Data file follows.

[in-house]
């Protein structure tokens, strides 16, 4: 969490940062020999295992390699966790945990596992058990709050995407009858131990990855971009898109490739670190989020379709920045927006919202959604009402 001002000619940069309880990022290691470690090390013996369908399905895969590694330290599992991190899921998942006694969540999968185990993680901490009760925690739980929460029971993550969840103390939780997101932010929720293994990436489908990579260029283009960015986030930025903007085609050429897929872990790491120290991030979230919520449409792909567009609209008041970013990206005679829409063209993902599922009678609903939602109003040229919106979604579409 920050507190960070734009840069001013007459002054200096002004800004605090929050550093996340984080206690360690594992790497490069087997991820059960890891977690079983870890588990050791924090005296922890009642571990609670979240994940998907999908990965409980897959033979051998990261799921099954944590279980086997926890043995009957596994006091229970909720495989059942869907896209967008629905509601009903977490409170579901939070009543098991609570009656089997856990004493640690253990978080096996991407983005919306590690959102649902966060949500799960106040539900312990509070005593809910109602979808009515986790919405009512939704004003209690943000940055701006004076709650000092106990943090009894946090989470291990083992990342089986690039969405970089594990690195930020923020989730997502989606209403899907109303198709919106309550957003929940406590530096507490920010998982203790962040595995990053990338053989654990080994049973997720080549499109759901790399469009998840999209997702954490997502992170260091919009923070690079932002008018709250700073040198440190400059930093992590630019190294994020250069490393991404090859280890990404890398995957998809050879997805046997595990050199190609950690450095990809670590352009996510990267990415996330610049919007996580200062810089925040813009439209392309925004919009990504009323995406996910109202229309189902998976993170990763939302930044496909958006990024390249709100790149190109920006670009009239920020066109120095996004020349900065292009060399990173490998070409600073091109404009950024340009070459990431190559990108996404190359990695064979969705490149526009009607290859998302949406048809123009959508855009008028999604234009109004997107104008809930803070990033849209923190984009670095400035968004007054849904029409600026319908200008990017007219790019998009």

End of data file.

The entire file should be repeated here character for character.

[in-house]
């Protein structure tokens, strides 16, 4: 969490940062020999295992390699966790945990596992058990709050995407009858131990990855971009898109490739670190989020379709920045927006919202959604009402 001002000619940069309880990022290691470690090390013996369908399905895969590694330290599992991190899921998942006694969540999968185990993680901490009760925690739980929460029971993550969840103390939780997101932010929720293994990436489908990579260029283009960015986030930025903007085609050429897929872990790491120290991030979230919520449409792909567009609209008041970013990206005679829409063209993902599922009678609903939602109003040229919106979604579409 920050507190960070734009840069001013007459002054200096002004800004605090929050550093996340984080206690360690594992790497490069087997991820059960890891977690079983870890588990050791924090005296922890009642571990609670979240994940998907999908990965409980897959033979051998990261799921099954944590279980086997926890043995009957596994006091229970909720495989059942869907896209967008629905509601009903977490409170579901939070009543098991609570009656089997856990004493640690253990978080096996991407983005919306590690959102649902966060949500799960106040539900312990509070005593809910109602979808009515986790919405009512939704004003209690943000940055701006004076709650000092106990943090009894946090989470291990083992990342089986690039969405970089594990690195930020923020989730997502989606209403899907109303198709919106309550957003929940406590530096507490920010998982203790962040595995990053990338053989654990080994049973997720080549499109759901790399469009998840999209997702954490997502992170260091919009923070690079932002008018709250700073040198440190400059930093992590630019190294994020250069490393991404090859280890990404890398995957998809050879997805046997595990050199190609950690450095990809670590352009996510990267990415996330610049919007996580200062810089925040813009439209392309925004919009990504009323995406996910109202229309189902998976993170990763939302930044496909958006990024390249709100790149190109920006670009009239920020066109120095996004020349900065292009060399990173490998070409600073091109404009950024340009070459990431190559990108996404190359990695064979969705490149526009009607290859998302949406048809123009959508855009008028999604234009109004997107104008809930803070990033849209923190984009670095400035968004007054849904029409600026319908200008990017007219790019998009």